The sidewalk crates at Bridge Street Market—each wooden, weathered and about the size of a golf cart—were empty last week, but labeled with playful drawings in advance of the store’s grand opening, which was held on Wednesday. One is for cauliflower, another for corn, another for melon and so on, all lining the corner at Bridge Street and Seward Avenue, quietly guarding the next outpost in Meijer’s grocery and retail empire.
Just past the empty crates, people hustled behind broad windows, tapping away on phones or typing on laptops. Wine was stocked on the racks. Products were materializing on shelves throughout the store.
At 37,000 square feet, the space offers a more boutique feel, enhanced by a broad range of local products, and spearheads a reported new set of company stores in denser urban settings. Meijer calls it a “model for future neighborhood-friendly development” in a nod to changes the new store—and its sprawling new development—is bringing to Grand Rapids’ West Side.
The new market is the anchor tenant in the Rockford Construction development expected to include both affordable-housing and market-rate living, as well as retail space, office space and more. As recently as last week, workers were still finishing construction elsewhere on the project, but many area residents and businesses are already excited about what it means for the neighborhood.
“I think this is going to bring a lot of business,” said Victoria Guerrero, a cashier at the Mexican diner Maggie’s Kitchen who also lives in the area. Not only is it good for foot traffic, but she’s looking forward to a short, easy trip for groceries.
In a release, Meijer corporate bills the store as food-focused, with “a full assortment of fresh and prepared foods.” There will also be about 2,000 “local, artisan groceries” available. A spokesperson for Meijer said no tours of the space were available prior to Wednesday’s opening, but said the company hired between 45 and 50 employees to staff the market. Its products are not currently available through grocery services like Shipt.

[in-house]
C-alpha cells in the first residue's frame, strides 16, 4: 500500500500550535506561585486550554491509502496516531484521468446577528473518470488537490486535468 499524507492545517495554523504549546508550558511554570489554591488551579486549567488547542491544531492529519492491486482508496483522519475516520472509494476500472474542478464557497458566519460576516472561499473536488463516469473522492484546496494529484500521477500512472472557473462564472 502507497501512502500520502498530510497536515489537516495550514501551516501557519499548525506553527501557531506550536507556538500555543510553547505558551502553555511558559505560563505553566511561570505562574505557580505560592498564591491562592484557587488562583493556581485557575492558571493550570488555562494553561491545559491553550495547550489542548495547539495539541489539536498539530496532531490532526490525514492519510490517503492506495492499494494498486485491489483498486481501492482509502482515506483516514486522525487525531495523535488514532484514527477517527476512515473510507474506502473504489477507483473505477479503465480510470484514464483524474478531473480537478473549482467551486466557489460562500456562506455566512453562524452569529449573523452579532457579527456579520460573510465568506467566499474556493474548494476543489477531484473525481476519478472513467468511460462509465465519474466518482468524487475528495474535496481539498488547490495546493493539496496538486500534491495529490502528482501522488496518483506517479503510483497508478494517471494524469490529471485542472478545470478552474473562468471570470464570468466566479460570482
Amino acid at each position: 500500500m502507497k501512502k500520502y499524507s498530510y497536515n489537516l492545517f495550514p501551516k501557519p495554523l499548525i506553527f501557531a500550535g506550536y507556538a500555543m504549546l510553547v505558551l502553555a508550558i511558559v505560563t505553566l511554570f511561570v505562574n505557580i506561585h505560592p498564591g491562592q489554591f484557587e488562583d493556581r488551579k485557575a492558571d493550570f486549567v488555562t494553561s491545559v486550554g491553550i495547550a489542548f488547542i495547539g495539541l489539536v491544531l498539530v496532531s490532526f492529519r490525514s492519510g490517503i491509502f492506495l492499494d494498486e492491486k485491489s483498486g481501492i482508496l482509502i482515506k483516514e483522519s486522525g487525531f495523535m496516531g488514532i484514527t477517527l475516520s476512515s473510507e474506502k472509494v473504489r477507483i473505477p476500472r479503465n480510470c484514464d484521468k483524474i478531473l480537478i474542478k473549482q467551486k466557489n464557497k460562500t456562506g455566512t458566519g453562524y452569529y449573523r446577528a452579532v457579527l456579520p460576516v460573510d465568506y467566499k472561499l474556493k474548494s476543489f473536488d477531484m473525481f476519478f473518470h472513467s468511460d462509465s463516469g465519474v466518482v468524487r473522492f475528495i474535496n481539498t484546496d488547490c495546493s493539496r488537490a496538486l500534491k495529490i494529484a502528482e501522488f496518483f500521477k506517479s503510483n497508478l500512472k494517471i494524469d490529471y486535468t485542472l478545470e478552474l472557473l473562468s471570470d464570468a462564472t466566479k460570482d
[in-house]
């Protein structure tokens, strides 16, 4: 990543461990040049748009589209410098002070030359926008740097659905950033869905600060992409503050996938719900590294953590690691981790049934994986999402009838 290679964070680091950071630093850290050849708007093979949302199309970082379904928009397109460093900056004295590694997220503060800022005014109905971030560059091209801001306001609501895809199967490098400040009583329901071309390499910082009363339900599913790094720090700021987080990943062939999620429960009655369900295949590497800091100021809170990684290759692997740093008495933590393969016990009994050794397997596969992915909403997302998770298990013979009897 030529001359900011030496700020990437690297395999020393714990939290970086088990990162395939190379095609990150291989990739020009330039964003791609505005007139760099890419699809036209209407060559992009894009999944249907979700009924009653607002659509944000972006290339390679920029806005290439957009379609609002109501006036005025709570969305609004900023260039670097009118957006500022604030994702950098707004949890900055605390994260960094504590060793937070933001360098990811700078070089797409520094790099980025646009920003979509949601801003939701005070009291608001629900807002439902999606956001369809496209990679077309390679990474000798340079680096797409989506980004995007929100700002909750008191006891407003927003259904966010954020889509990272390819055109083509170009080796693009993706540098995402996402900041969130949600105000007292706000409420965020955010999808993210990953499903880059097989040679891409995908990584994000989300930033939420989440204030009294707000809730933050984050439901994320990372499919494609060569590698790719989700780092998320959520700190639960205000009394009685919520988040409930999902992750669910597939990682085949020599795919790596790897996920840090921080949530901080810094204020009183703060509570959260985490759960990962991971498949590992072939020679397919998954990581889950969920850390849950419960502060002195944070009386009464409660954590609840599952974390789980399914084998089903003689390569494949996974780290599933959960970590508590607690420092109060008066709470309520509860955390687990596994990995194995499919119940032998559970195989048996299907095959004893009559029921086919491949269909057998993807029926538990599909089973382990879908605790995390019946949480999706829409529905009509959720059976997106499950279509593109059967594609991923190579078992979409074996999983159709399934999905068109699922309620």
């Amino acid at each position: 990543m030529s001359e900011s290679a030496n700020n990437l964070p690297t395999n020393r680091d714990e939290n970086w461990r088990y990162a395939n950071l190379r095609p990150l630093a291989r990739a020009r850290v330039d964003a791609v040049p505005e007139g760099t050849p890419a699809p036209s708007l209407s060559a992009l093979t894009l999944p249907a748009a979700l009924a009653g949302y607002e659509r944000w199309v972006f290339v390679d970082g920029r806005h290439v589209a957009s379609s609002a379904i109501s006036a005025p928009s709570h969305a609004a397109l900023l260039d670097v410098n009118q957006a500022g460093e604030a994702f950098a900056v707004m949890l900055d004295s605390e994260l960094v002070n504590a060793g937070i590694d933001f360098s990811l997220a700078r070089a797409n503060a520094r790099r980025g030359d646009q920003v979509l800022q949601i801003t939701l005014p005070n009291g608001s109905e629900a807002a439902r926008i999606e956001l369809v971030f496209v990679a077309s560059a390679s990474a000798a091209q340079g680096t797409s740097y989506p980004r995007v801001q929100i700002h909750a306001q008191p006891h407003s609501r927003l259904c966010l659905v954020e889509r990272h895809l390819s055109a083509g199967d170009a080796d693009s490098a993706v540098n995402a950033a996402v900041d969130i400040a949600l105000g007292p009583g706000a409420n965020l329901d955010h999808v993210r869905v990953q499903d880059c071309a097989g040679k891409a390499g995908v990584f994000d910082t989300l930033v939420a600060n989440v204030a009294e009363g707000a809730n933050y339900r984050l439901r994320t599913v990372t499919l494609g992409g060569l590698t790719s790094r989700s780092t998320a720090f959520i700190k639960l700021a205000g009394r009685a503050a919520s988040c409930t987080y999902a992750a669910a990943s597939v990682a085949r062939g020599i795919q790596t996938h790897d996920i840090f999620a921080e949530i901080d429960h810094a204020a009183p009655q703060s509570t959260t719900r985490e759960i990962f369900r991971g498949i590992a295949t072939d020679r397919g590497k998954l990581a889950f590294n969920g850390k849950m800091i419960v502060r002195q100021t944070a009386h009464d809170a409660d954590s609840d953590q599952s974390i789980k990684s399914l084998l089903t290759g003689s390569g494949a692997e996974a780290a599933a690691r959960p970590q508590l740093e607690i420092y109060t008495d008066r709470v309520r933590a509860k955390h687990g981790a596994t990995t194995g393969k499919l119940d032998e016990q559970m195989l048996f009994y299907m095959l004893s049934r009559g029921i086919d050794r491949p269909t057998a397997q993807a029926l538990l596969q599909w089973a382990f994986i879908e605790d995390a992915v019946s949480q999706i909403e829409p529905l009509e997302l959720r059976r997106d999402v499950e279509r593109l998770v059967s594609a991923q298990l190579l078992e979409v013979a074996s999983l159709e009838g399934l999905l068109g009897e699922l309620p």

The new store is a big boost to the West Side neighborhood, said Annette Vandenberg, executive director of the West Grand Neighborhood Organization, bringing jobs and easier access to groceries to area residents. There’s a history of poverty in the area that Vandenberg traces back through the 2008 housing market crash and beyond, and some residents are accustomed to lengthy bus rides to buy food. The new store, she said, helps change that.
“My daughter, she lives here on the West Side,” Vandenberg said, imagining her simple trips down the street to buy food with family. “How cool is that? You get some exercise and some fresh air. You pick up what you need from the grocery store and you come back home.”
Like Vandenberg, city planning director Suzanne Schulz sees the neighborhood improving. To hear her tell it, Bridge Street Market, Rockford’s construction and other developments in the area sound like part of a West Side renaissance.
“I just think that it’s exciting to see the voids that we’ve had in portions of our city filled with things that can add to the quality of life in our community … it’s certainly fulfilling what they see as market potential in the future.” Schulz said. “We’ve added more than 5,000 housing units in the city in the past decade, and the majority of those have been downtown and near downtown.”
With increasing quality comes questions of gentrification and what impact the development will have on rents throughout the neighborhood. Adam Mast, who said he lives nearby, said the West Side was once an easy place to find an inexpensive apartment, but that low rent is all but impossible to come by nowadays. He added that it’s hardly this project’s fault, though, but part of a bigger, deeper trend.
Vandenberg acknowledged the same trend. But she said it’s come with plenty of benefits; and in the case of Rockford Construction’s new project, it’s expected to include affordable housing units.
“The fact that I can now walk up and down Bridge Street with my kids and not have to worry is pretty cool,” she said. “The fact that I have a lot of friends working over there, and they have good-paying jobs, and they don’t have to stress about how they’re going to provide for their families—those are all wins.”
*Main photo by Sam Easter. All other photos by Graci Harkema.